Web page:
Lessons: Playing golf in the present

You hear it all of the time:

focus on the present

play one shot at a time

stay within yourself

Easier said than done right? You know what the problem really is? It’s that we have too much brainpower for this game. Our brains are way overdeveloped to be able to swing these clubs and knock this little white ball around a grassy field to drop it into a silly cup cut out of the ground.

Notice the beauty of a course

What I’m writing here today could just be a big breakthrough for you as it has been for a lot of my clients I work with in my office. You see, most of the athletes I see in my office for help with their mental game are smart, really smart. In fact, some are quite brilliant outside of golf and sport. Out on the course, this can be a problem.

You read all of the time about pros who say that they think of “nothing” out there on the course when they are swinging or going through their preshot routine. This is great advice FOR SOME PEOPLE. And poor advice for others.

For many golfers, much better advice is to DIRECT your mind and give it something to do that is constructive instead of the destructive things you are currently doing with it. You are too smart for golf and so you have to learn how to channel all that mind power.

Golf tee lookout

So, I have a couple main lessons for you here that once you understand, I think you could get a big “Aha” moment that frees your from your destructive thinking.

1. Just because a top pro tells you a certain way to think, don’t necessarily buy into it. Your brain probably works completely different than others. Everyone is unique. I’ve been preaching this for years now and sometimes it seems like nobody is listening. Do not think that advice from anyone in the golf world (including me) is good for everyone.
You’ve got to pick and choose and then trust that when it feels right or you somehow get a sense that this works for you, then it is!

2. I like to fill my mind with what my senses are taking in on the course. If you were to just stand on a course and just put all your attention on what your 5 senses are taking in, you will find many things to occupy your mind so that it doesn’t get in the way of your next shot so that you can play unconsciously.

3. Here’s the biggie. You’ve got to make a commitment BEFORE your round that this is what you are going to do during your next round. It’s a mental skill that you develop, get good at, and then do automatically at some point. It’s not going to happen without some effort and dedication. Too many golfers pay lip service to their mental game and then default right back to their old ways once they are on the course. If you haven’t pre-lived how you are going to think once you are on the course, then you’re unconscious is going to create a strong pull to do what you’ve always done…and you won’t break through.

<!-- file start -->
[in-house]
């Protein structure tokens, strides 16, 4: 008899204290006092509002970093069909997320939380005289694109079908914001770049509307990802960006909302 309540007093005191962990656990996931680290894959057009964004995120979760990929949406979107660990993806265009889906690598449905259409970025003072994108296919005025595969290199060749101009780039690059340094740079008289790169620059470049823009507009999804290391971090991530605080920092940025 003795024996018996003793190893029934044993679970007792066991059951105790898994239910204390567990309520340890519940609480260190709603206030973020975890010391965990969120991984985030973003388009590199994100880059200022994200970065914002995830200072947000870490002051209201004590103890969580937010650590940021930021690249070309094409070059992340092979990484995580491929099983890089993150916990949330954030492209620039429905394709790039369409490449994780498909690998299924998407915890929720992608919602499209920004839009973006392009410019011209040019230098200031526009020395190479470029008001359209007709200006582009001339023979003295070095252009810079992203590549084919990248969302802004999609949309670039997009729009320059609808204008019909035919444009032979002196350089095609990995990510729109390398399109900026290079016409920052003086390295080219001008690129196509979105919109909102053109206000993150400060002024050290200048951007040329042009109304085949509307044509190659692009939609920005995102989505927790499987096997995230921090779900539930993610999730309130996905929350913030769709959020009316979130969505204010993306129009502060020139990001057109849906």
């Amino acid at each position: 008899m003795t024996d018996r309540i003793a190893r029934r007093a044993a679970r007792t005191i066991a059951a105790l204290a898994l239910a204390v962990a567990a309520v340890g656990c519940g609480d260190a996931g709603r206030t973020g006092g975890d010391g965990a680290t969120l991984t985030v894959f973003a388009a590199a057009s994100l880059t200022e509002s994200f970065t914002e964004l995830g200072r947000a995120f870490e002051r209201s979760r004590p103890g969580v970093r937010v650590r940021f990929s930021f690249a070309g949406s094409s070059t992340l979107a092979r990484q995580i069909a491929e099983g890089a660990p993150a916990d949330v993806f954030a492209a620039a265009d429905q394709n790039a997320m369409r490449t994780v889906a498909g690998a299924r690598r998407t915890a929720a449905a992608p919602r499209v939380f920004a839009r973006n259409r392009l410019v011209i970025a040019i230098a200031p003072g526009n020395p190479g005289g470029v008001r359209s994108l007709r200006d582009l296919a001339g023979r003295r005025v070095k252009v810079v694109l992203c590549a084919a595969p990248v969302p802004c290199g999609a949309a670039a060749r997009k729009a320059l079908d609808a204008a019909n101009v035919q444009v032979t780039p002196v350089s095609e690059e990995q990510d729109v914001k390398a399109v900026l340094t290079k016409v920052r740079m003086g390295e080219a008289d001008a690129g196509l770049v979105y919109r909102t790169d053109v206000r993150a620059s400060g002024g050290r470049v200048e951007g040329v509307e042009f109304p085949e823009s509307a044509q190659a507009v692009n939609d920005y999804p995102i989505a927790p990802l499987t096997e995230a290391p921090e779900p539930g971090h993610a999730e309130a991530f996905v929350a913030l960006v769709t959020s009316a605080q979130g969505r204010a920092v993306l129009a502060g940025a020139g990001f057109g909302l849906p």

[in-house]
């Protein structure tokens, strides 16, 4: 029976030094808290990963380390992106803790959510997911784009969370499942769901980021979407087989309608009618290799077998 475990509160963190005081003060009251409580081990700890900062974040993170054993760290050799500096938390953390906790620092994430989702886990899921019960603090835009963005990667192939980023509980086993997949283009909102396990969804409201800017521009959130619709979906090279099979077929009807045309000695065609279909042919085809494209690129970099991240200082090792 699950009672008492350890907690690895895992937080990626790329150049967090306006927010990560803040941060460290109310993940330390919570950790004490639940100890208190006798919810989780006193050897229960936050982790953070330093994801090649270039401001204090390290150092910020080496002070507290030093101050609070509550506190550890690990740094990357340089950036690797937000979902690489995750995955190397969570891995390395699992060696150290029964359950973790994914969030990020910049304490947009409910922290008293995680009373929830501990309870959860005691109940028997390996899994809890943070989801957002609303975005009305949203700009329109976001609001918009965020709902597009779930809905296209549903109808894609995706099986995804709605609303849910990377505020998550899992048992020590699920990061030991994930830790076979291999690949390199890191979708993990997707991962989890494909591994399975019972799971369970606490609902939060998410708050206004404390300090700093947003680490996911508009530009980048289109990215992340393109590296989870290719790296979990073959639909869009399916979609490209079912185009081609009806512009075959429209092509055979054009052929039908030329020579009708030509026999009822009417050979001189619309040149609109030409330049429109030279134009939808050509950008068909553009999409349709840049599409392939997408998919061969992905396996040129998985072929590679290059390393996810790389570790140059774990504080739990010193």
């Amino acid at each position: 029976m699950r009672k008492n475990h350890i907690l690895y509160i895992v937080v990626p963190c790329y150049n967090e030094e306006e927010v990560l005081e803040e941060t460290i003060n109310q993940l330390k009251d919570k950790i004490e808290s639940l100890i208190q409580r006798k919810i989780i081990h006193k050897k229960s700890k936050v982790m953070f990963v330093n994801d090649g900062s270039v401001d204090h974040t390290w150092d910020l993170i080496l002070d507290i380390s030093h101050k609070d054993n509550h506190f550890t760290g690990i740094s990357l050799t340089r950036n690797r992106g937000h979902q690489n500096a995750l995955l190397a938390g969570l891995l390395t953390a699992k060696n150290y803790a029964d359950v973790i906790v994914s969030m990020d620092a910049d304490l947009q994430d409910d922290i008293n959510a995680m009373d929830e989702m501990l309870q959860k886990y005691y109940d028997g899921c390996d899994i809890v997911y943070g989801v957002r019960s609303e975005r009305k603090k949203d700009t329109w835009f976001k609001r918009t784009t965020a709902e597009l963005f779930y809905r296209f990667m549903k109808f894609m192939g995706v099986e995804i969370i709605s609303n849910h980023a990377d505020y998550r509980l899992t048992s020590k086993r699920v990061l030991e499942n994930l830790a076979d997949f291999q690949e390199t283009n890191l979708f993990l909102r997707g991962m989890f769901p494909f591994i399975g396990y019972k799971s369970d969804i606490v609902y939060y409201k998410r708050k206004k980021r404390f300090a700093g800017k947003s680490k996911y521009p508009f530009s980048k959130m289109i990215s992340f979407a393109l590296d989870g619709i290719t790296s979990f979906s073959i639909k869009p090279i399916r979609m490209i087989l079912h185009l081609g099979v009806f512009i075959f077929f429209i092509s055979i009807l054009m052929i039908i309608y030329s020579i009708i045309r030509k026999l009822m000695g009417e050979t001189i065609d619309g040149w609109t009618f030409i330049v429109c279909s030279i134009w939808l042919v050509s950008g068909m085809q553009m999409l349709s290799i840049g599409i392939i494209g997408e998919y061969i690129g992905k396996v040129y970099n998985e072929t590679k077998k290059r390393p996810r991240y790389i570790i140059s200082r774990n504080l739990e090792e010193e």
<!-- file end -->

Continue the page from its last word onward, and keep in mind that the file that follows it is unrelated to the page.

Start tapping into the power of making a decision and commitment to practice using your mind in ways that support your game instead of being a victim of it. You have this power…use it!

Greens and fairways,


  • John says:

    Thanks Craig, for getting me back on track. I’ve reduced to a 7 handicap, down from 11 since I started with your programme. It took me ages to absorb all the content from your web site(s) and I’ve enjoyed getting sidetracked (EFT, Superlearning and NLP in particular). Just when a was marking time on the course, you produce this masterpiece. Can’t wait to focus on the mental game! Our courses are in the middle of a wet winter in Melbourne, Australia and it’s easy to get distracted.

    John T.

    • Craig says:

      Hi John, Way to go! The offseason is actually the best time to make breakthroughs in your game. That’s how it happened for me. I came back from an offseason of doing self hypnosis and BAM, I shoot my first sub-80 round!
      Greens and fairways,

  • Ric H says:

    Hi Craig!

    I’ve been following your site quite with interest. And I saw this issue on being “present” that I am trying to implement not only in my golf but as a philosophy in life as well!

    Yesterday, before I could even read this article of yours, I had a relaxed Sunday golf with a close buddy and decided I should just throw my cares away and be simply present in the game, enjoy the company of my best friend and enjoy the relatively cool weather (I live in the Philippines where it is usually warm or hot).

    And to my surprise, I scored the best game ever at the course I have been playing for the past 7 years! I scored 23 strokes better than my usual handicap!

    Thanks for sharing this to us. For me, this is the best tip or advice ever at golf and perhaps even for life’s endeavors in general!!

    More power to you Craig!!!

    Ric H.

    • Craig says:

      Hi Ric,

      That is fabulous! Thank you for writing to tell us. You are so right that this applies to life in general. I make it a practice for myself off the course.
      Greens and fairways,

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